- #1

AsifHirai

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## Homework Statement

A car weighs 2200 lbs, has a peak torque of 750 lb ft at 6500 RPM. Assume a CVT and racing differential keeps the power to all four wheels of the car constant and equal. What is the theoretical 0 to 60 mph time?

## Homework Equations

[itex] Fd = \frac{1}{2}m v_f ^2 - \frac{1}{2}m v_0 ^2 [/itex]

[itex] P = \frac{\tau \times \omega}{\Delta t}[/itex]

## The Attempt at a Solution

So the power output of the engine is going to be [itex] P = \frac{(750 lb ft)(6500 rpm)(2\pi rad)}{60 sec} = 510,250 \frac{ft lbs}{sec}[/itex]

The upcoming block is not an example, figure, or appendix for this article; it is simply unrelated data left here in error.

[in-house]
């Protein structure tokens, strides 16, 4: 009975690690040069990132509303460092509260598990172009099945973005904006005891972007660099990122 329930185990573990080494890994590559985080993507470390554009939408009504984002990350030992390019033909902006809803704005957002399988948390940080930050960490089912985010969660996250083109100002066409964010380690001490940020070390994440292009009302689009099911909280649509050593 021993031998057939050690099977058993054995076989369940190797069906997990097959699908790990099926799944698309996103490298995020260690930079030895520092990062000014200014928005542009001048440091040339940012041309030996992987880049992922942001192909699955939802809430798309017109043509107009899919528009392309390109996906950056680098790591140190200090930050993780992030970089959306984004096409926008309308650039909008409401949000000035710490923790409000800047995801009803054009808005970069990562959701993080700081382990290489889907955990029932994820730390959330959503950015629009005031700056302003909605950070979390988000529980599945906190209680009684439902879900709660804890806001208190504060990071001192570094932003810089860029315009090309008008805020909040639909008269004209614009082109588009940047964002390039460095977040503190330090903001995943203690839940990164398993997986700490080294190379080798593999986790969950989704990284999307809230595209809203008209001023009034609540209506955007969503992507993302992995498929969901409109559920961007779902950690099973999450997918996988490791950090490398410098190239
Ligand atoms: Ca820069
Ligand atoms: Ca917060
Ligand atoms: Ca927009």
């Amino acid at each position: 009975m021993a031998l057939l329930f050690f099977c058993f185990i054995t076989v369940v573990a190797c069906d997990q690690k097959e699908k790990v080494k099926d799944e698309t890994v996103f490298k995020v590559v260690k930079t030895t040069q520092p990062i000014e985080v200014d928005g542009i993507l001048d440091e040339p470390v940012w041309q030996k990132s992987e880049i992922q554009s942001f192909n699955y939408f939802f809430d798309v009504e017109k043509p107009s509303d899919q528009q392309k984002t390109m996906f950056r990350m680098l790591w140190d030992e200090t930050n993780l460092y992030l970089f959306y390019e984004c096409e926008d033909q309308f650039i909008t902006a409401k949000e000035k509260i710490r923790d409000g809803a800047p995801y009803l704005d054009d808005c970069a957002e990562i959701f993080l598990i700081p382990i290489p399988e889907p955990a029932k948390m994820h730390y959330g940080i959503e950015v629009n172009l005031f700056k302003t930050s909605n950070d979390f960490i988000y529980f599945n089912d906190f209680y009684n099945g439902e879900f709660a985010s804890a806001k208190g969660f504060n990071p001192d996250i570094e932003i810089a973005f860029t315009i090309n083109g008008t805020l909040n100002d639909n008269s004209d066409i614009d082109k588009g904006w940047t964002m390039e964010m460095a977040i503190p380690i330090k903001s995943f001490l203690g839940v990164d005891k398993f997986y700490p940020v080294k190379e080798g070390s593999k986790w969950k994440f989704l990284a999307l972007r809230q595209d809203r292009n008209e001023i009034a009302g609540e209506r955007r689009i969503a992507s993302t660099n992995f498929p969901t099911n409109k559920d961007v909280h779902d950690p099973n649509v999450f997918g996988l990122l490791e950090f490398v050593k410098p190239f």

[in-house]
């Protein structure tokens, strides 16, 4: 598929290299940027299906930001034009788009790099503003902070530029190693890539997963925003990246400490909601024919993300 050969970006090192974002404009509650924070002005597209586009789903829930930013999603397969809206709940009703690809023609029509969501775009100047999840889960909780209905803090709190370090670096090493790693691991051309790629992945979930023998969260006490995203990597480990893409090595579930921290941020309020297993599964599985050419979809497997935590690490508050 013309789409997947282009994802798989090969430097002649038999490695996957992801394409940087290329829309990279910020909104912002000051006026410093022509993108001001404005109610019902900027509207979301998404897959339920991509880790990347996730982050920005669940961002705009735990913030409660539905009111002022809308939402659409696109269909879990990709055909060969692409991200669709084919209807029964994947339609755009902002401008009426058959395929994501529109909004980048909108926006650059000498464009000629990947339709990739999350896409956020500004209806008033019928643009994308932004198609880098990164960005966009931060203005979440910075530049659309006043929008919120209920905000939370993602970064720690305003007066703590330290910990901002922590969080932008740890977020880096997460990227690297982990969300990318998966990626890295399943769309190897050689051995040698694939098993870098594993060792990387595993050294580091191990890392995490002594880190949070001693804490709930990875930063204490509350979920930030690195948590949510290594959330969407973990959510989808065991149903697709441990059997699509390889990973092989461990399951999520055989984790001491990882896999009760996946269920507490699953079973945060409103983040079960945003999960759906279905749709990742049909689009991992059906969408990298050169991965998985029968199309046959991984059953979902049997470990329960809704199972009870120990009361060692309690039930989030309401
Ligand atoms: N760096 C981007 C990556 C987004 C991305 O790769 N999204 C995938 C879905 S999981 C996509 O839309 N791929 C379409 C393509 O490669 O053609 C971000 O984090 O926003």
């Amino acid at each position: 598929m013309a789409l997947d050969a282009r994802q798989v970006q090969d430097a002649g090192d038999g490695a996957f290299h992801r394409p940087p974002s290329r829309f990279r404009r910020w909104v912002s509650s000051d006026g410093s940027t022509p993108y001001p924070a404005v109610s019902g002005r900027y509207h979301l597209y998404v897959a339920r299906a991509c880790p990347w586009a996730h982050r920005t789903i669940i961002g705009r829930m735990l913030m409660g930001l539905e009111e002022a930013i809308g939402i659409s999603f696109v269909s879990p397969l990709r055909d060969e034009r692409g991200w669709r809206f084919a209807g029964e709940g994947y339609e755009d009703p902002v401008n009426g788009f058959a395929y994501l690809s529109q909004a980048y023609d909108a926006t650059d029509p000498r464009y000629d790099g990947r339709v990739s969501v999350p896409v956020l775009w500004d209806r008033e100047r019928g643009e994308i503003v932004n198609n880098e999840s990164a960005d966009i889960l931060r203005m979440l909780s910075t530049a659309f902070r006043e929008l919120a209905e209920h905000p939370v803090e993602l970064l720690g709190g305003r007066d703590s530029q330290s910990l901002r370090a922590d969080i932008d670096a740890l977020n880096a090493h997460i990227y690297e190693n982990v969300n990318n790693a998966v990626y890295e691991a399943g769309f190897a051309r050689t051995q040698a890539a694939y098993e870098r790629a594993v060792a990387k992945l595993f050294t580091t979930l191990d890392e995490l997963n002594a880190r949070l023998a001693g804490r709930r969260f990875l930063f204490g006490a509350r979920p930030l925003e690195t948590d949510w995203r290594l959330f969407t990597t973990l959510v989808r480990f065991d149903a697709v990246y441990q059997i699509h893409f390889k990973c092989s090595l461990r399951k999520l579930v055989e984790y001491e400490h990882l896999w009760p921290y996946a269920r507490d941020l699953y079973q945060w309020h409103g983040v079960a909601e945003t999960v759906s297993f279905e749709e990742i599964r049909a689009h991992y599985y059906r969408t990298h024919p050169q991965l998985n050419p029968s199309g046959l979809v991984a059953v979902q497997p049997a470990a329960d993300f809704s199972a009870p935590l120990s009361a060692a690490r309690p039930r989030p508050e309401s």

The amount of work needed to get the car up to 60 mph from rest ideally would be [itex] W = \frac{1}{2}(2200 lbs)(\frac{60 mi * 5280 \frac{ft}{mi}}{3600 sec})^2 = 8,518,400 ft lbs [/itex]

Dividing those two numbers gives us 16.7 sec. I don't know if my approach is right with the work-energy theorem or if I have to use some other metric for calculating the time because I'm sure it's not that slow if the engine is pushing nearly 1000 hp...